Summary: There is a major difference between cats and dogs, dogs are so much more content with their lives. This sermon shows us that we must rejoie in our trials, fears and persecution.


(All my sermons use illustration found at and all scripture is NIV unless otherwise stated.)

The introduction for this sermon is from Max Lucado’s “Everyday Deserves a Chance” pg. 23-24

“Excerpts from the diary of a dog:

8:00 am Oh boy, dog food - my favorite.

9:30 am Oh boy, a car ride - my favorite.

9:40 am Oh boy, a walk - my favorite.

10:30 am Oh boy, another car ride - my favorite.

11:30 am Oh boy, more dog food - my favorite.

12:00 pm Oh boy, the kids - my favorite.

1:00 pm Oh boy, the yard - my favorite.

4:00 pm Oh boy, the kids again - my favorite.

5:00 pm Oh boy, dog food again - my favorite.

5:30 pm Oh boy, Mom - my favorite.

6:00 pm Oh boy, playing ball - my favorite.

8:30 pm Oh boy, sleeping in my master’s bed - my favorite.

Excerpts from the diary of a cat:

Day 283 of my captivity. My captors continue to taunt me with bizarre little dangling objects. They dine lavishly on fresh meat while I am forced to eat dry cereal. I’m sustained by the hope of escape and the mild satisfaction I derive from ruining a few pieces of furniture. Tomorrow, I may eat another house plant. I attempted to kill my captors this morning by weaving through their walking feet. Nearly succeeded. Must try this strategy at the top of the stairs. Seeking to disgust and repulse these vile oppressors, I once again induced myself to vomit on their favorite chair. Must try this on their bed. To display my diabolical disposition, I decapitated a mouse and deposited the headless body on their kitchen floor. They only cooed and condescended, patting my head and calling me a “strong little kitty.” Hmm - not working according to plan. During a gathering of their accomplices, they placed me in solitary confinement. I overheard that my confinement was due to my power of allergies. Must learn what this means and how to use it to my advantage.

I am convinced the other household captives are flunkies, perhaps even snitches. The dog is routinely released and seems naively happy to return. He is, no doubt, a half-wit. The bird speaks with the humans regularly. Must be an informant. I am certain he reports my every move. Due to his current placement in the metal cage, his safety is assured, but I can’t wait. It is only a matter of time.

What would your dairy read like? Are you a person that finds the joy in life, or one that spies out the obstacles that could create problems, even before they become problems? What would the Apostle Paul think of the way you act and react toward life? If you have your Bible with you this morning, please turn with me to:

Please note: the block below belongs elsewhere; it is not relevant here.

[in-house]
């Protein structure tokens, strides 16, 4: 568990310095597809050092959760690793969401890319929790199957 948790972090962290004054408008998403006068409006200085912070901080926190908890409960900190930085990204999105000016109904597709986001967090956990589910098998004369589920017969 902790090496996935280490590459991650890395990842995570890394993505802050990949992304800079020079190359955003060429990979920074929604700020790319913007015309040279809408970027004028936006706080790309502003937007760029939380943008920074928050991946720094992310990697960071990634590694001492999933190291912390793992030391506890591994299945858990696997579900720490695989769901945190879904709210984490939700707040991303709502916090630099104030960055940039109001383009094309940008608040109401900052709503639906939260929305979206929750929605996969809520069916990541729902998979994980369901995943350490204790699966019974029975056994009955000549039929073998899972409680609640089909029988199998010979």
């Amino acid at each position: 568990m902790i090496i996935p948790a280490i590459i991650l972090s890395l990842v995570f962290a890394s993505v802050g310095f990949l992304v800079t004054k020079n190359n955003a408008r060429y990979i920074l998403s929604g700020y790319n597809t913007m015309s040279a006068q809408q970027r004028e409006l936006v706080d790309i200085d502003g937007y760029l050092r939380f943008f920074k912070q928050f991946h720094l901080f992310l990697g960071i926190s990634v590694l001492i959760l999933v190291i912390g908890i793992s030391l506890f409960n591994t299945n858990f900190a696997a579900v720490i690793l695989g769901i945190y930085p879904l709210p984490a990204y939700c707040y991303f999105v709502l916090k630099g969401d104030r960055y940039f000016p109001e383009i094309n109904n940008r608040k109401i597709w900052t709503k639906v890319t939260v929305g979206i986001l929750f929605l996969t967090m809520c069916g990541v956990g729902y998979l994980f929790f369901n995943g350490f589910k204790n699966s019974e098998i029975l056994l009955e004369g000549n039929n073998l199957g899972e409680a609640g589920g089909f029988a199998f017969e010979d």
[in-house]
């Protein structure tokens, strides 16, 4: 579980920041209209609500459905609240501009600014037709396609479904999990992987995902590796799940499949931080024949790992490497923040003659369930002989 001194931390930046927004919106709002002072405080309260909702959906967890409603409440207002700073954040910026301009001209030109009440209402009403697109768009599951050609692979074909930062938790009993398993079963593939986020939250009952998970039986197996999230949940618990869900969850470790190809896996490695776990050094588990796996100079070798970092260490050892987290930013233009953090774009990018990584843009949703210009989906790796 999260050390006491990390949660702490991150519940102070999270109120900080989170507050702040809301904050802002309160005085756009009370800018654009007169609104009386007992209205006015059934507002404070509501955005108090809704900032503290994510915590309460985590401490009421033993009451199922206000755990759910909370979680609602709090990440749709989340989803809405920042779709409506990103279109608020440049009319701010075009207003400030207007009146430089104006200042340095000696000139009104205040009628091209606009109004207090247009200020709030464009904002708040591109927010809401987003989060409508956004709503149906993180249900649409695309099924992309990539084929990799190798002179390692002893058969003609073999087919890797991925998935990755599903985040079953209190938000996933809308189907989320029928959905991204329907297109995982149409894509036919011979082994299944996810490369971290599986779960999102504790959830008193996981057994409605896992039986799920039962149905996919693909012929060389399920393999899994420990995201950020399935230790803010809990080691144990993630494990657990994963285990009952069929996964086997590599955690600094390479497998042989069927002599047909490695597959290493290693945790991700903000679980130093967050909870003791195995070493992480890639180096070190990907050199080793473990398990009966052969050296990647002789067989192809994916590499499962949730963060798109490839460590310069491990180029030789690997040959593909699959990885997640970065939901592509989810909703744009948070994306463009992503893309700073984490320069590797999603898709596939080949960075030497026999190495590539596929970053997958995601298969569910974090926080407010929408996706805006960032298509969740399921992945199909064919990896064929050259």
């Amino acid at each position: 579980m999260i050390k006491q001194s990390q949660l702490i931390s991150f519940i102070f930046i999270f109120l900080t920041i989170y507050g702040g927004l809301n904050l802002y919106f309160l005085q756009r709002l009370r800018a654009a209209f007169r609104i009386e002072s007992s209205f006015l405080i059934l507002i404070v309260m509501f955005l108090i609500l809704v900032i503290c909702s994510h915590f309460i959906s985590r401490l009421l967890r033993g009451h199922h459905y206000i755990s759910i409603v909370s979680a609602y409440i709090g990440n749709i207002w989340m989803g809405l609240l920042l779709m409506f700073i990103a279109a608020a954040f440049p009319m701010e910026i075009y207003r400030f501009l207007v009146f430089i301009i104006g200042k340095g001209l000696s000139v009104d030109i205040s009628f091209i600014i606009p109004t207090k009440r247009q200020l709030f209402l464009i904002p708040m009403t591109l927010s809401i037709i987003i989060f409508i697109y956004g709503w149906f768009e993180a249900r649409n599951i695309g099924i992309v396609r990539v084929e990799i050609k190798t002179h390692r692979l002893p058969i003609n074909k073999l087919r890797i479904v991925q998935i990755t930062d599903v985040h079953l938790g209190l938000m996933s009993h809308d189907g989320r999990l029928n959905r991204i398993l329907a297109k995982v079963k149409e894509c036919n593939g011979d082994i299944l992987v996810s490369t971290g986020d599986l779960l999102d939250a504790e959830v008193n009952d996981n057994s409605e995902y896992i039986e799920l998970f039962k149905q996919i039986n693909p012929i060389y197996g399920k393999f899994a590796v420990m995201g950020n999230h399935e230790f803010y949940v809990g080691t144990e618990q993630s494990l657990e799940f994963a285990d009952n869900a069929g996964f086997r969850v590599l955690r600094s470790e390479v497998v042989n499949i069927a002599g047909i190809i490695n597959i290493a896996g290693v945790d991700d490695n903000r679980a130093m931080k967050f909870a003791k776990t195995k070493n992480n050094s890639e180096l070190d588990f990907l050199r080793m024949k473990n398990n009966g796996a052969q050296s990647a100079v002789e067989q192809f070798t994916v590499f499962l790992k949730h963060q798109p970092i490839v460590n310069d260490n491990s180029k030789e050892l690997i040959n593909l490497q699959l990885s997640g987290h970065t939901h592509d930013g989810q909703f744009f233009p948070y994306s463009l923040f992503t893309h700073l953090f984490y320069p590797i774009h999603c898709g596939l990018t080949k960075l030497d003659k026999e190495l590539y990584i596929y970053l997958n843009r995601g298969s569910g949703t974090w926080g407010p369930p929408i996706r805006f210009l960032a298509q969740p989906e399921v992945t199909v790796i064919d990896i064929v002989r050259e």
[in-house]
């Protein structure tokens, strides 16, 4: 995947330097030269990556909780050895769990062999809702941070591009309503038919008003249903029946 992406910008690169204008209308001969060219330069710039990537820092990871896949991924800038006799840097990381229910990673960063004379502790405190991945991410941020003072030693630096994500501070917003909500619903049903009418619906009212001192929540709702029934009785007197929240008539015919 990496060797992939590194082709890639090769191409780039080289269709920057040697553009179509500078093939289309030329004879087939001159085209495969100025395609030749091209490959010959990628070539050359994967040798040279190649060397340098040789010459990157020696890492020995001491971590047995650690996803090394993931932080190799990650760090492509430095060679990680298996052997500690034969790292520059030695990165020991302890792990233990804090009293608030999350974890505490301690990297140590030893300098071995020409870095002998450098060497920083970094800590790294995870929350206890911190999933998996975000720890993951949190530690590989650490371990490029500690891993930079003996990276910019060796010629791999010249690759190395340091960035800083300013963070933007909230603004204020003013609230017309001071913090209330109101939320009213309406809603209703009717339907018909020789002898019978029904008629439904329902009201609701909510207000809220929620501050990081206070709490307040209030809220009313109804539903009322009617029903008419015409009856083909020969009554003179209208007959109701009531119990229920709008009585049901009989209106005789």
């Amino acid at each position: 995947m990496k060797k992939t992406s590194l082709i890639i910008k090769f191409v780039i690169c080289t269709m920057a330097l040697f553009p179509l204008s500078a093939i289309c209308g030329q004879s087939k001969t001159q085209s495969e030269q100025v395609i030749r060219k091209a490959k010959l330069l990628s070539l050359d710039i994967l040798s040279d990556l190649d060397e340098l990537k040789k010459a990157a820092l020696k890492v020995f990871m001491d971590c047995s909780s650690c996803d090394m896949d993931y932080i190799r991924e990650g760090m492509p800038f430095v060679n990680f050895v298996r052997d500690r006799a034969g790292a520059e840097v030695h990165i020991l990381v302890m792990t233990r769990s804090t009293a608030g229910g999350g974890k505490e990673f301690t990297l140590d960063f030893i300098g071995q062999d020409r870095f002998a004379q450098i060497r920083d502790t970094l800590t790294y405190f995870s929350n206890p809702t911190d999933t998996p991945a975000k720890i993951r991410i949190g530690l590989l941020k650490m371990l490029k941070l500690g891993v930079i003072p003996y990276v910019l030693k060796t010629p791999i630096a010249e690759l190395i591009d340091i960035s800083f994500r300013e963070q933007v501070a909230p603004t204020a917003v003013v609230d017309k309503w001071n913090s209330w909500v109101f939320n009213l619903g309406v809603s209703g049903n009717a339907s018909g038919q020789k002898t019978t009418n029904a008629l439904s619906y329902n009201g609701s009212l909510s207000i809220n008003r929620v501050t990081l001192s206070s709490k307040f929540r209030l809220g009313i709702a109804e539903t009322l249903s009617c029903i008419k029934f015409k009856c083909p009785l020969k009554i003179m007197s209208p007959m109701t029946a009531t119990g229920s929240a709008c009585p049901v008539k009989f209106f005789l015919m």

Phil 4:4-5 Rejoice in the Lord always. I will say it again: Rejoice! Let your gentleness be evident to all. The Lord is near.


You know the first thing we must accept this morning is simply this,


So many times we think that joy and happiness are the same thing, but let us remember that happiness depends on the environment and people that surround us. We need to take into account that in order to be happy, we must be pleased with the conditions and people around us. Joy is different. So many people are surrounded by negative things and may not have much to be happy about, however, these same people may have a great deal of JOY and be able to rejoice in the midst of trying circumstances.

Max Lucado tells this story: “I have everything I need for joy!” Robert Reed said.

His hands are twisted and his feet are useless. He can’t bathe himself. He can’t feed himself. He can’t brush his teeth, comb his hair, or put on his underwear. Strips of Velcro hold his shirts together. His speech drags like a worn out audiocassette.

Robert has cerebral palsy.

The disease keeps him from driving a car, riding a bike, and going for a walk. But it didn’t keep him from graduating from high school or attending Abilene Christian University, from which he graduate with a degree in Latin. Having cerebral palsy didn’t keep him from teaching at St. Louis Junior College or from venturing overseas on five mission trips.

And Robert’s disease didn’t prevent him from becoming a missionary in Portugal.

He moved to Lisbon, alone, in 1972. There he rented a hotel room and began studying Portuguese. He found a restaurant owner who would feed him after the rush hour and a tutor who would instruct him in the language.

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